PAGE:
This year's graduate fellows in the College of Letters and Science come from a wide range of majors and are using the fellowships to explore diverse topics. Graduate fellowships support students in humanities, arts, and cultural studies programs to engage in research or creative projects over the summer. The $5,000 awards are supported by a bequest of Robert and Margrit Mondavi, the Dean of the College of Letters and Science and the Templeton Endowment for Arts and Letters.
The group includes a poet examining visual design from China and Iran, a literature student studying Chinese film, a student looking at the impact of loss of Native American land allotments, and a photographer documenting lives of older women living outside mainstream society.
College of Letters and Science Dean's Fellowships
Dorothee Xiaolong Hou, a doctoral student in comparative literature, is writing her dissertation on the literary and cinematic representations of China’s northeastern “rust belt.” Her research interests include 20th-century and contemporary Chinese cinema, literature and visual culture. Her recent essay, “The Time-Image and the Unknown in Wong Kar-wai’s Film Art,” was published in the book The Fascination with Unknown Time.
Saba Keramati is a poet studying English literature and creative writing. Her poetry taps into her multiracial identity, and the fellowship will allow her to study art collections as part of her research on ancient motifs shared between China and Iran. Her poetry has appeared in re:asian and Michigan Quarterly Review.
Jonathan Parris, a Master of Fine Arts in design student, is exploring housing segregation in the United States during the 20th century. He is using non-hierarchical furniture and other objects to tell a tactile story about racist acts and policies perpetrated by the local, state and federal governments.
Jessa Rae Growing Thunder, a doctoral student in Native American studies, is developing a history of women in the Fort Peck Dakoda/Nakoda tribes of Northeastern Montana. An artist as well as a scholar, her work has been shown at the Smithsonian’s National Museum of the American Indian. She served as a liaison in Ecuador and an arts and culture envoy in Saudi Arabia for the U.S. Department of State. She is co-founder of the Save Wiyabi Project to address violence against indigenous women.
Serena Yang, a doctoral candidate in musicology, is working on her dissertation, John Cage Shock and Its Aftermath, examining the unknown side of the cultural exchange between composer Cage and Japan from 1945 to 1990. Her research interests include cross-cultural studies and experimental and contemporary music in the U.S. and Japan. Her article, “Cage and George Herbert Mead: The Unknown Influence of Van Meter Ames” was published in the Journal of the Society for American Music.
Margrit Mondavi Graduate Fellows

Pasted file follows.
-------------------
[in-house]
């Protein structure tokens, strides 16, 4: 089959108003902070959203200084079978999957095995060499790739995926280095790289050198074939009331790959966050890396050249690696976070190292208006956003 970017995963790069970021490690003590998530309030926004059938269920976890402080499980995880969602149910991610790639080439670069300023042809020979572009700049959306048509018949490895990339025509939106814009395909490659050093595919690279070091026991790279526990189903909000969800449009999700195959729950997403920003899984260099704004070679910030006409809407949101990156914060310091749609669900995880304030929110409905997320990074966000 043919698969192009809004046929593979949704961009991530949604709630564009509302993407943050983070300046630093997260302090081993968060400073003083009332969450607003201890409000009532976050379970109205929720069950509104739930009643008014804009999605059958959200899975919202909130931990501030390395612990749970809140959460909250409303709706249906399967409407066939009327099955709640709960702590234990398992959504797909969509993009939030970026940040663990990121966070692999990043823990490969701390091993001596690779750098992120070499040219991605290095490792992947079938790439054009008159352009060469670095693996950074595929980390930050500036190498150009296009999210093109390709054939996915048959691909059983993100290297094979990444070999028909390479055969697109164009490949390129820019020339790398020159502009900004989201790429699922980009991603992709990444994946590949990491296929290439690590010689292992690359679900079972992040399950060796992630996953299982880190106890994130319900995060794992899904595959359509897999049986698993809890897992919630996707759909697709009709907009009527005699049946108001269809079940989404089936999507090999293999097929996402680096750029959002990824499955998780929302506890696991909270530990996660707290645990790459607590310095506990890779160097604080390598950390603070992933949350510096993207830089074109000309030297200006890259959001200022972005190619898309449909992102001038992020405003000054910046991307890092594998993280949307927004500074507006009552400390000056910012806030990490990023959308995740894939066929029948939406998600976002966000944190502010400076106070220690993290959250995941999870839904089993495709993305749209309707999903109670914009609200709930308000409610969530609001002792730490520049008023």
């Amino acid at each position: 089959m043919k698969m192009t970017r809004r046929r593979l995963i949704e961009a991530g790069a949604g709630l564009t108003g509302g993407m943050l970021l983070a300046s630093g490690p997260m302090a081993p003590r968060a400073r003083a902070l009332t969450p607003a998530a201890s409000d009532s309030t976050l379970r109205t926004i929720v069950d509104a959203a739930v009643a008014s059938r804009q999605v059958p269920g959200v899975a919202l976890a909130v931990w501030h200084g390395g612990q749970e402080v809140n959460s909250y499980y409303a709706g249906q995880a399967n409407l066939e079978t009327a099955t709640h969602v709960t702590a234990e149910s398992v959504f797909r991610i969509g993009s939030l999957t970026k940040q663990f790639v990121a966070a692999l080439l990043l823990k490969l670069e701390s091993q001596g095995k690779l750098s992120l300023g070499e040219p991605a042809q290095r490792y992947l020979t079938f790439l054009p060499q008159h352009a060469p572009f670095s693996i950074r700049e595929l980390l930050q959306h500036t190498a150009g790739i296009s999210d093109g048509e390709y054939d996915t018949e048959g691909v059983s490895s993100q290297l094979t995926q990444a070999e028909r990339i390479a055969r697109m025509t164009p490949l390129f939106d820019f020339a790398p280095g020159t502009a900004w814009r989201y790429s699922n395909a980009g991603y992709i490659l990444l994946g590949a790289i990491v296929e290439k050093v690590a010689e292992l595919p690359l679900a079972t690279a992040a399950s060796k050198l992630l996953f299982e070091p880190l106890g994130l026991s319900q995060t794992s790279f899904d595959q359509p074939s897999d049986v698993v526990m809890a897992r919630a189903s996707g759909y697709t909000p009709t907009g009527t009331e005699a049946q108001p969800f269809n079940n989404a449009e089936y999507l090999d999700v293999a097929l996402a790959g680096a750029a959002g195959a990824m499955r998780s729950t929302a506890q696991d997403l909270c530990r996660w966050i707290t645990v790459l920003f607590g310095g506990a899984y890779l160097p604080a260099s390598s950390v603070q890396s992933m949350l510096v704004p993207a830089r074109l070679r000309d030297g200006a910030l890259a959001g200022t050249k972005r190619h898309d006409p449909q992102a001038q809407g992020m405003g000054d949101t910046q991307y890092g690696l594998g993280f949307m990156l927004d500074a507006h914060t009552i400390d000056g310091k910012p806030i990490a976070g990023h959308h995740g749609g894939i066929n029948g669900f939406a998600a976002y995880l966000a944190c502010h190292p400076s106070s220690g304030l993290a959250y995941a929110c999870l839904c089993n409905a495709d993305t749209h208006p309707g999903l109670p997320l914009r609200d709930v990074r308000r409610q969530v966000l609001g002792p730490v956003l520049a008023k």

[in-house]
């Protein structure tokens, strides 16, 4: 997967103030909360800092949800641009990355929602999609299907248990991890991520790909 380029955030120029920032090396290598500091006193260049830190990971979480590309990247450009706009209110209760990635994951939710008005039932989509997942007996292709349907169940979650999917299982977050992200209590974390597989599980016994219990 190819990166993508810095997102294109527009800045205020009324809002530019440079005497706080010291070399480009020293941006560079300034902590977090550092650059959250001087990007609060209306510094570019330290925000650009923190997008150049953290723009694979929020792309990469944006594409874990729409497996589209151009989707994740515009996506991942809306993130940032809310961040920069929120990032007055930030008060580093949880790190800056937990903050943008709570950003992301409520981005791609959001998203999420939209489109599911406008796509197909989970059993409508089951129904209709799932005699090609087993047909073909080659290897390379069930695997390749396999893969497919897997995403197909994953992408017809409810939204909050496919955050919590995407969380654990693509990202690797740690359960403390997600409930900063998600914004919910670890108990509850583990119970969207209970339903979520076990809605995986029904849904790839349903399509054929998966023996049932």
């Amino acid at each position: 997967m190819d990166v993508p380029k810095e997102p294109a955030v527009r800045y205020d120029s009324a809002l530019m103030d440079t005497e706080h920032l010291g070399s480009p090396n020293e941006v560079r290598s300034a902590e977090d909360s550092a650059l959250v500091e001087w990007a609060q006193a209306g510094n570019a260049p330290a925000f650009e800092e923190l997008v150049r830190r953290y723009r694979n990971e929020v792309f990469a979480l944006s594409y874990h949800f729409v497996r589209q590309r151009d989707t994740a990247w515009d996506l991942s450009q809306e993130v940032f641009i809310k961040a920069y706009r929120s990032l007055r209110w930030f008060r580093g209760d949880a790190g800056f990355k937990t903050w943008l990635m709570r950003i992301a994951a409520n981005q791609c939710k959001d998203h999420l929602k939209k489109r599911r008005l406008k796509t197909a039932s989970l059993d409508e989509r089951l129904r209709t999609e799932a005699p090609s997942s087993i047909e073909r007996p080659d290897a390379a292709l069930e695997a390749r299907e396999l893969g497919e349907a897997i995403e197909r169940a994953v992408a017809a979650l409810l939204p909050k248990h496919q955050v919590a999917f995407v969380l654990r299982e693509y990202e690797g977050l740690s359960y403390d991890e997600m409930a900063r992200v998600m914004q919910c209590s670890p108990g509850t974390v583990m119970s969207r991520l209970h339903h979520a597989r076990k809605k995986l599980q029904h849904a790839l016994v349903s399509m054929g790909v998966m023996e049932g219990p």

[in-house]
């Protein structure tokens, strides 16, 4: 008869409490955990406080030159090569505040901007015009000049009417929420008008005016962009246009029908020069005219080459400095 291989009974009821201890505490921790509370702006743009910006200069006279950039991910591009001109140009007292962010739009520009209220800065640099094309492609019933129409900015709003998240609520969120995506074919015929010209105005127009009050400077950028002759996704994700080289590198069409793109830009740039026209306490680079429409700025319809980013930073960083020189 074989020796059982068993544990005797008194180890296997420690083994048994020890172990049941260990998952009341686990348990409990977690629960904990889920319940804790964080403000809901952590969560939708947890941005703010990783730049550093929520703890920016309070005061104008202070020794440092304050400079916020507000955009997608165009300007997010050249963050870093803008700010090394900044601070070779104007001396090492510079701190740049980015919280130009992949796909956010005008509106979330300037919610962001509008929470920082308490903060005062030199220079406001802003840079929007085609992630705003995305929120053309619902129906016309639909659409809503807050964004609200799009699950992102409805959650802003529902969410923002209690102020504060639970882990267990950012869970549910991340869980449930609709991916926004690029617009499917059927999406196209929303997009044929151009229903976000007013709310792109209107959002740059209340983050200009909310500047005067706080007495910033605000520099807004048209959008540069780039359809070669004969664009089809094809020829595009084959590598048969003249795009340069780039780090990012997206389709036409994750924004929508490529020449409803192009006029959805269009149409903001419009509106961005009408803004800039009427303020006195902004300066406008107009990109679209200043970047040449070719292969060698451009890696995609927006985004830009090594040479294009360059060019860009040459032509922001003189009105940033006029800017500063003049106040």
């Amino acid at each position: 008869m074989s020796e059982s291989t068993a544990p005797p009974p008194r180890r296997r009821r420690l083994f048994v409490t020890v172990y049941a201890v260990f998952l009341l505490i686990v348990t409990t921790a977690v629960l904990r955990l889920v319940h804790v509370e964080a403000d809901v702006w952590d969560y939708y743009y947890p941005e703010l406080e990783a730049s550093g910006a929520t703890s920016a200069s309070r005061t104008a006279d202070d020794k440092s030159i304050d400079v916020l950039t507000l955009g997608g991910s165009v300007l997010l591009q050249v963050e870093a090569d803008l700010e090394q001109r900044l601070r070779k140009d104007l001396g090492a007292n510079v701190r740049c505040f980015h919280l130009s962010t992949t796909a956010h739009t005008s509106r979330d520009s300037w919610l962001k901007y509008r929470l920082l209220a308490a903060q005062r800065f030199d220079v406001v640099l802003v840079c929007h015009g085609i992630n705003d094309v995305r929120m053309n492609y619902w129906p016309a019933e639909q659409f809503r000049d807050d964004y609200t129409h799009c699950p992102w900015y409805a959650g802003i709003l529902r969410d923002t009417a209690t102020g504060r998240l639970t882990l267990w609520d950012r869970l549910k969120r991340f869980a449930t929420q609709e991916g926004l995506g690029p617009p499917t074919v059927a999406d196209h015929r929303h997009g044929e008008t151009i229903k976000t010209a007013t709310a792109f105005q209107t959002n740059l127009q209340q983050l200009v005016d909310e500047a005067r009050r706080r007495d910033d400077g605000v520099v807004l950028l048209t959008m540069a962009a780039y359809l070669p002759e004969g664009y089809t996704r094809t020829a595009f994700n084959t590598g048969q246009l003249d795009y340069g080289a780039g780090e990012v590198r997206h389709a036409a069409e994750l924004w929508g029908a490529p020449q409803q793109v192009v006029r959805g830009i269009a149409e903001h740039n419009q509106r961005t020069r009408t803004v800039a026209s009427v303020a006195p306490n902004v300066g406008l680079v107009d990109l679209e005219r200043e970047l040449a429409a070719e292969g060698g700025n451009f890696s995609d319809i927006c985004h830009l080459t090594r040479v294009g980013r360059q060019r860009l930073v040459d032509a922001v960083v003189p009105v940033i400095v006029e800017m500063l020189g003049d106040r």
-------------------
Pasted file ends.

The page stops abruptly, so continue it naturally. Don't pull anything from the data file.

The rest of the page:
Mangai Arumugam is a creative writing graduate student exploring less commonly represented aspects of the immigrant experience, with a focus on South Asian immigrants. She is looking at the reverse immigrant experience, and how mental moments of escape—including the mystical and magical—work in navigating the immigrant experience.
Jessica Eve Rattner, a Master of Fine Arts candidate in studio art, is working on an ongoing photographic documentary project primarily focused on women living outside society’s conventional norms.
Her photos have been published in The New Yorker and The New York Times.
Deserea Langley, a doctoral student in Native American Studies, is doing historical research on the Native American land allotment program in the Susanville, California area and how some of this land was lost. She will also explore how the Susanville Indian Rancheria is using tribal sovereignty to assert its claim to the land for economic development and cultural revitalization. Langley is a Paiute and Shoshone Native American enrolled in the Susanville Indian Rancheria.
Maurice Moore, a doctoral performance studies student, is engaged in performance and research exploring how Black queer people have developed performance as a means of survival and a mode of radical resistance. Moore’s work draws on performative traditions including call and response, improvisation, throwing shade, and African American vernacular English, along with elements of black food ways. Moore has exhibited and performed throughout the country.
Manasvin Rajagopalan is a doctoral student in comparative literature, with an emphasis in the study of religion. His research is tied to questions of power, authority, and aesthetics in Early Modern South India and France. He works with three major languages from the Indian subcontinent (Tamil, Hindi and Bengali), as well as English and French.
— Jeffrey Day, content strategist in the College of Letters and Science